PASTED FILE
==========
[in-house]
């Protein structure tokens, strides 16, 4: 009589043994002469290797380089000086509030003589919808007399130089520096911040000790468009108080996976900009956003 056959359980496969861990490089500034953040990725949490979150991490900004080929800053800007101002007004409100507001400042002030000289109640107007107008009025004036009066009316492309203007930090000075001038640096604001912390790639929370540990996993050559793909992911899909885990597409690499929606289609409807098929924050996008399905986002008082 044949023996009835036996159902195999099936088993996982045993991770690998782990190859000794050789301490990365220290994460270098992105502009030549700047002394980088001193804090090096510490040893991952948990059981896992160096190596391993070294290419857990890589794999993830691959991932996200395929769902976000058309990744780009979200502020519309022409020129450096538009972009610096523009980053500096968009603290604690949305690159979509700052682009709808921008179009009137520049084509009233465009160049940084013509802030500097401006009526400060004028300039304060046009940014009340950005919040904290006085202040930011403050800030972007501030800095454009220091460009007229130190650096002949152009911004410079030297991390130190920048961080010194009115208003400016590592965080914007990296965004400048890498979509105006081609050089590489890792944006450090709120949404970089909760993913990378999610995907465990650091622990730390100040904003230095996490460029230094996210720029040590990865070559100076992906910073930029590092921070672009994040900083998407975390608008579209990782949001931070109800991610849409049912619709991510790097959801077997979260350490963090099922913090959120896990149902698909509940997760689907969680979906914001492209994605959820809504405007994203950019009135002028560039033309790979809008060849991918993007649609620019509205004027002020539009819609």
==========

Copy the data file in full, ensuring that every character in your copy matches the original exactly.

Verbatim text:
[in-house]
């Protein structure tokens, strides 16, 4: 009589043994002469290797380089000086509030003589919808007399130089520096911040000790468009108080996976900009956003 056959359980496969861990490089500034953040990725949490979150991490900004080929800053800007101002007004409100507001400042002030000289109640107007107008009025004036009066009316492309203007930090000075001038640096604001912390790639929370540990996993050559793909992911899909885990597409690499929606289609409807098929924050996008399905986002008082 044949023996009835036996159902195999099936088993996982045993991770690998782990190859000794050789301490990365220290994460270098992105502009030549700047002394980088001193804090090096510490040893991952948990059981896992160096190596391993070294290419857990890589794999993830691959991932996200395929769902976000058309990744780009979200502020519309022409020129450096538009972009610096523009980053500096968009603290604690949305690159979509700052682009709808921008179009009137520049084509009233465009160049940084013509802030500097401006009526400060004028300039304060046009940014009340950005919040904290006085202040930011403050800030972007501030800095454009220091460009007229130190650096002949152009911004410079030297991390130190920048961080010194009115208003400016590592965080914007990296965004400048890498979509105006081609050089590489890792944006450090709120949404970089909760993913990378999610995907465990650091622990730390100040904003230095996490460029230094996210720029040590990865070559100076992906910073930029590092921070672009994040900083998407975390608008579209990782949001931070109800991610849409049912619709991510790097959801077997979260350490963090099922913090959120896990149902698909509940997760689907969680979906914001492209994605959820809504405007994203950019009135002028560039033309790979809008060849991918993007649609620019509205004027002020539009819609």